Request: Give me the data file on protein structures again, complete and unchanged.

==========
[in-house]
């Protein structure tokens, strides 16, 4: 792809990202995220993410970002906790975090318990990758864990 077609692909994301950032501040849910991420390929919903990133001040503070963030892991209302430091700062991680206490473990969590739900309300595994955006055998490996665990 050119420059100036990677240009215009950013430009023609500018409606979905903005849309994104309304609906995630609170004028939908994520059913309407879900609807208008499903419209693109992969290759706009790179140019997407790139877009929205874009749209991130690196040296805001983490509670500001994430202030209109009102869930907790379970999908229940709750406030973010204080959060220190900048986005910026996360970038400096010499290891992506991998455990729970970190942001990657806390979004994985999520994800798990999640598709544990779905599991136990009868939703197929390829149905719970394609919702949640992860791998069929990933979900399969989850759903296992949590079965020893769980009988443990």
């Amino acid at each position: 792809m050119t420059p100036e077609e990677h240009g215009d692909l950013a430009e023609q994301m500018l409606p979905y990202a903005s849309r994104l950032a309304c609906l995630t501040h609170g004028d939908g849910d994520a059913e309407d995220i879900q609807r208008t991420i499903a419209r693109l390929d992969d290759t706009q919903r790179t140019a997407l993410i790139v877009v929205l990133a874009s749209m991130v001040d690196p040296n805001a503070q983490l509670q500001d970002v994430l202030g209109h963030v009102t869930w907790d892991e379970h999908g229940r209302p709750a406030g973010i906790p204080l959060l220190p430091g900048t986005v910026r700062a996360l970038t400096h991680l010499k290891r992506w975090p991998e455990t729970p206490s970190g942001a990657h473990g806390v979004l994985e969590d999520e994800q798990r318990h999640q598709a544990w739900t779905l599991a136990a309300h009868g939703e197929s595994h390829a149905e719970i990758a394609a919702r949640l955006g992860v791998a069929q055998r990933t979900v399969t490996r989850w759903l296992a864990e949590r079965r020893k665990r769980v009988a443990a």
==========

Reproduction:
[in-house]
């Protein structure tokens, strides 16, 4: 792809990202995220993410970002906790975090318990990758864990 077609692909994301950032501040849910991420390929919903990133001040503070963030892991209302430091700062991680206490473990969590739900309300595994955006055998490996665990 050119420059100036990677240009215009950013430009023609500018409606979905903005849309994104309304609906995630609170004028939908994520059913309407879900609807208008499903419209693109992969290759706009790179140019997407790139877009929205874009749209991130690196040296805001983490509670500001994430202030209109009102869930907790379970999908229940709750406030973010204080959060220190900048986005910026996360970038400096010499290891992506991998455990729970970190942001990657806390979004994985999520994800798990999640598709544990779905599991136990009868939703197929390829149905719970394609919702949640992860791998069929990933979900399969989850759903296992949590079965020893769980009988443990």
């Amino acid at each position: 792809m050119t420059p100036e077609e990677h240009g215009d692909l950013a430009e023609q994301m500018l409606p979905y990202a903005s849309r994104l950032a309304c609906l995630t501040h609170g004028d939908g849910d994520a059913e309407d995220i879900q609807r208008t991420i499903a419209r693109l390929d992969d290759t706009q919903r790179t140019a997407l993410i790139v877009v929205l990133a874009s749209m991130v001040d690196p040296n805001a503070q983490l509670q500001d970002v994430l202030g209109h963030v009102t869930w907790d892991e379970h999908g229940r209302p709750a406030g973010i906790p204080l959060l220190p430091g900048t986005v910026r700062a996360l970038t400096h991680l010499k290891r992506w975090p991998e455990t729970p206490s970190g942001a990657h473990g806390v979004l994985e969590d999520e994800q798990r318990h999640q598709a544990w739900t779905l599991a136990a309300h009868g939703e197929s595994h390829a149905e719970i990758a394609a919702r949640l955006g992860v791998a069929q055998r990933t979900v399969t490996r989850w759903l296992a864990e949590r079965r020893k665990r769980v009988a443990a």